If we accept that functional amblyopia is, in part, a developmental disorder, it follows that we should use a developmental model for the assessment and treatment of amblyopia. The developmental categories usually subsumed under visual information processing are visuospatial, visual analysis, and visuomotor. Predictably then, patients with amblyopia should exhibit a host of psychophysical anomalies when asked to perform visual information processing tasks with the amblyopic eye.

A comprehensive approach to amblyopia therefore should involve adequate testing of central processing and peripheral function, as well as probes of spatial perception and temporal sequencing, to arrive at a differenctial diagnosis.

In summary, one cannot characterize amblyopia as a disorder in vision development and function and then identify it only by acuity level and the conditions associated with reduced acuity.

One must remember that although our current understanding is that visual acuity is not the ultimate variable in amblyopia, it continues to be the universal index of amblyopia among most primary care practitioners.

Reduction of visual acuity in amblyopia is just the tip of the iceberg; the iceberg itself consists of gross motor, oculomotor, and behavioral adaptations to the visual circumstance.

Conclusions for treatment: What is clear is that the emphasis on the ocular component of amblyopia masks the globality of developmental and adaptive processes. Long before it was popular in research circules, Kavner and Suchoff noted that inhibition of the amblyopic eye is expressed in a reorganization of the spatial values of the nonfixating eye. … Treatment of amblyopia therefore should incorporate the concept of body image and proper cues from the different senses, including the inner ear and gravitation. Thus gross motor activities involving balance, coordination, and laterality are indicated to help patients learn to overcome poor visual spatial localization caused by amblyopic viewing.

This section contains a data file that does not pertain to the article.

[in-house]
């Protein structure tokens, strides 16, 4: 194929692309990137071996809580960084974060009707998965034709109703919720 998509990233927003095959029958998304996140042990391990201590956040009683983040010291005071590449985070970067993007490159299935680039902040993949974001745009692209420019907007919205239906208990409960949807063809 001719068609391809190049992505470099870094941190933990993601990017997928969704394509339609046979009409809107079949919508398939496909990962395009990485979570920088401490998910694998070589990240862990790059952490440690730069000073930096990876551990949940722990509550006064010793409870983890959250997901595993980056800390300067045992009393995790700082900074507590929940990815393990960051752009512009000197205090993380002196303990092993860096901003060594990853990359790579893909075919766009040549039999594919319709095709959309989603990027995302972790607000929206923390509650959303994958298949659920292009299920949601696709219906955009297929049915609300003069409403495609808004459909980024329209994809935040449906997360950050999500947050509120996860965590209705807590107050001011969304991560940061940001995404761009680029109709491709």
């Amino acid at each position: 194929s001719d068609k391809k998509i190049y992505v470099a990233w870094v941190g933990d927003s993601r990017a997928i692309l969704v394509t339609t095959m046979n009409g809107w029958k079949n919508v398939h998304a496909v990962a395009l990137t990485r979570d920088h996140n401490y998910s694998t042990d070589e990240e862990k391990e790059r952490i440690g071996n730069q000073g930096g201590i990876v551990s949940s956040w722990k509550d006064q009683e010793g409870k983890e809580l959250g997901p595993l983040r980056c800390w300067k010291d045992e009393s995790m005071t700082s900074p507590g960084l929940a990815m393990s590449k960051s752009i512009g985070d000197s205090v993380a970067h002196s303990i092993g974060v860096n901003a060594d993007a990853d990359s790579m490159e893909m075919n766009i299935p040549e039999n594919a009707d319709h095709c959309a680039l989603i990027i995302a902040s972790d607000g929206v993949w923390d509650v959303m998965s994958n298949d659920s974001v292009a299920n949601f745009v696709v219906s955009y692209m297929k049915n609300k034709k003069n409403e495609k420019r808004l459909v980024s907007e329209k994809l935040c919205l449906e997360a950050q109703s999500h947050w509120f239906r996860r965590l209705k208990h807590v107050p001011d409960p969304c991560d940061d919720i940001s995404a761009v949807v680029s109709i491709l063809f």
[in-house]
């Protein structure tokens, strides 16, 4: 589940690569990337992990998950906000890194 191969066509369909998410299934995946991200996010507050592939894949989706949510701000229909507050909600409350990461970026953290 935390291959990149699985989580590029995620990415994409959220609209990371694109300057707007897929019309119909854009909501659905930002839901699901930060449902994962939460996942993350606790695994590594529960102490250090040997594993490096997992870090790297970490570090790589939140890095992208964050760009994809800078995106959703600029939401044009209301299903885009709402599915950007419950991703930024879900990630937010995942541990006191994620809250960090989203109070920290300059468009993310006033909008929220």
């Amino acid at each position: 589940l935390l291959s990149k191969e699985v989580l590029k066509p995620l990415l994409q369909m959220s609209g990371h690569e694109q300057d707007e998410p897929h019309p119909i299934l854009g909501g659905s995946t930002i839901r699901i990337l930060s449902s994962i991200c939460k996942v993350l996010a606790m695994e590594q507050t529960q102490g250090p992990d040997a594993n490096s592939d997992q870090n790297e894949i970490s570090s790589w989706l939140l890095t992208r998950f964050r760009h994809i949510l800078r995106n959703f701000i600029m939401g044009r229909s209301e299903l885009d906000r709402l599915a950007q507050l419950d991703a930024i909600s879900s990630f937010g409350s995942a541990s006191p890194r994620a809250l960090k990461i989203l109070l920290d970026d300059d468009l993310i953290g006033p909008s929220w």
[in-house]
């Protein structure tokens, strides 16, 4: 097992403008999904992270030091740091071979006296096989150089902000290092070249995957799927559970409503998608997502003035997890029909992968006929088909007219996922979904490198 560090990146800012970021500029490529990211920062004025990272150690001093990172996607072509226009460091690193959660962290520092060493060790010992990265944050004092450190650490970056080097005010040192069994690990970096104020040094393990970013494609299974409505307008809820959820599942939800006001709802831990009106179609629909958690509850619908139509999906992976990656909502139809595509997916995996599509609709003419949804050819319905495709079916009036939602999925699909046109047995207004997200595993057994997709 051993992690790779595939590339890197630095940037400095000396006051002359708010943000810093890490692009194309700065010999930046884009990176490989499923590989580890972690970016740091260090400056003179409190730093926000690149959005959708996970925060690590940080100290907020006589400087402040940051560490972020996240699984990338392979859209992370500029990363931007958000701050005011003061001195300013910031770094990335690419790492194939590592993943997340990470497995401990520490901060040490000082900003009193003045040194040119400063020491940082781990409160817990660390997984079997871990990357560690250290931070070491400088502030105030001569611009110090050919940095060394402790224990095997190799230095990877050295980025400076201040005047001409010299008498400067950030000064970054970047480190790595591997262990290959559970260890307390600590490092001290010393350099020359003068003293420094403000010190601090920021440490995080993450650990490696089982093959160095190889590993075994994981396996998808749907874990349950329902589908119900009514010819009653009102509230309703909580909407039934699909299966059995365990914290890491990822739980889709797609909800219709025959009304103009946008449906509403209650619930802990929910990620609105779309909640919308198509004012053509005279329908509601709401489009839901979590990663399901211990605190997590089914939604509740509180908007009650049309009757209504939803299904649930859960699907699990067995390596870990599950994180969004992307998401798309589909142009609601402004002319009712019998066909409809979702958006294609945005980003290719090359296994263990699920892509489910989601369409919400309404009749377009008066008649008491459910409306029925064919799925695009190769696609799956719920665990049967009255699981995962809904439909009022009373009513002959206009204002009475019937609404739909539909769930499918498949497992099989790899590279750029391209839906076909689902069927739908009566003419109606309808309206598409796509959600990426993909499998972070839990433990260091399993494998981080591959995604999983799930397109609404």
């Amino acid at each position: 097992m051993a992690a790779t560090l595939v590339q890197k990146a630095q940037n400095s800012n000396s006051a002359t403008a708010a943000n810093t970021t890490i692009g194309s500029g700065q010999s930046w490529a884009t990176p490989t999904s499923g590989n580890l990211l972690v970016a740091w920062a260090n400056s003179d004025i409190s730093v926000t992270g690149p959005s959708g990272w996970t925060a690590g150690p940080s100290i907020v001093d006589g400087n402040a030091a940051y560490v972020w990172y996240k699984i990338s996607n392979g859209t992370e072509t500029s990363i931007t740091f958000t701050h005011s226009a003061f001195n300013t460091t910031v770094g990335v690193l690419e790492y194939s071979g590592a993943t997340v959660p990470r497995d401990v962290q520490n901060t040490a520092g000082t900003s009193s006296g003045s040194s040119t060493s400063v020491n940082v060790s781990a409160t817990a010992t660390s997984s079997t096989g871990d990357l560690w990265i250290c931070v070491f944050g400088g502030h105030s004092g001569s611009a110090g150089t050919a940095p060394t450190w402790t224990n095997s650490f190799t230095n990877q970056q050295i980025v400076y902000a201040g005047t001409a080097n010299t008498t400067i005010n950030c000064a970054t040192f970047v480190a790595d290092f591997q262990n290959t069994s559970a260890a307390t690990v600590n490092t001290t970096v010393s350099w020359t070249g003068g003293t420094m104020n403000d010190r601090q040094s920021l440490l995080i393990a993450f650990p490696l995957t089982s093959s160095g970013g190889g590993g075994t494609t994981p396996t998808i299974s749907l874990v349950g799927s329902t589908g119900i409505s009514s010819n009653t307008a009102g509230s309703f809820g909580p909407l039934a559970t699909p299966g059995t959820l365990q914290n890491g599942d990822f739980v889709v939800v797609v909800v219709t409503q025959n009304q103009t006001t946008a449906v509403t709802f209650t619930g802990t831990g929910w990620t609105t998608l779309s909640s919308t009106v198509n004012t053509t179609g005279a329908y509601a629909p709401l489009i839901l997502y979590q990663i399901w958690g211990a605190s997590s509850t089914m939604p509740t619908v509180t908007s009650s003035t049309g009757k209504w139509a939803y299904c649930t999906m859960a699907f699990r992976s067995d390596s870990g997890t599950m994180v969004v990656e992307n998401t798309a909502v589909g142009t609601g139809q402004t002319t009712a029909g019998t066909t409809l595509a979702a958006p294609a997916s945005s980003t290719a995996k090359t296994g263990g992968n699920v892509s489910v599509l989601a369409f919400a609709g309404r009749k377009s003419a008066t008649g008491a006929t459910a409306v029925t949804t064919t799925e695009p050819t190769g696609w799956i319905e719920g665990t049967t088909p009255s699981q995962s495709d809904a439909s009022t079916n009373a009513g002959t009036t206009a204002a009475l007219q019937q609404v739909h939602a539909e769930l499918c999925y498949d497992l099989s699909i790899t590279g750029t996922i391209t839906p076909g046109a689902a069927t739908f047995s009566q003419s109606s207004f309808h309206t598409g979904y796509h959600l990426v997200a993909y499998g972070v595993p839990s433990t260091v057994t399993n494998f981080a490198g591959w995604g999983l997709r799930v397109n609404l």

In keeping with the abundant research on the extent of the anomalies exhibited by patients with amblyopia in spatial and temporal processing, the following definition appears more clinically applicable than the existing one: Amblyopia is a relative reduction in visual acuity of greater than one line (on the chart) between the two eyes, or an absolute reduction below 20/25 with either eye, with associated decrements in visual processing, including abnormalities in accommodation, ocular motility, spatial perception, or spatial projection.

Abnormal binocular integration is a common feature of amblyopia. Competition between the two eyes, and inhibition exerted through the nonamblyopic eye, play a strong role in the development of amblyopia and the recovery of function during treatment. … Monocular activities in a binocular field serve as a bridge between improvement under artificial conditions, when competition is removed, and real-world transference, when the amblyopic eye competes with the fellow eye.”

Also read on this website: What other visual anomalies do amblyopes have besides reduced visual acuity and stereo vision?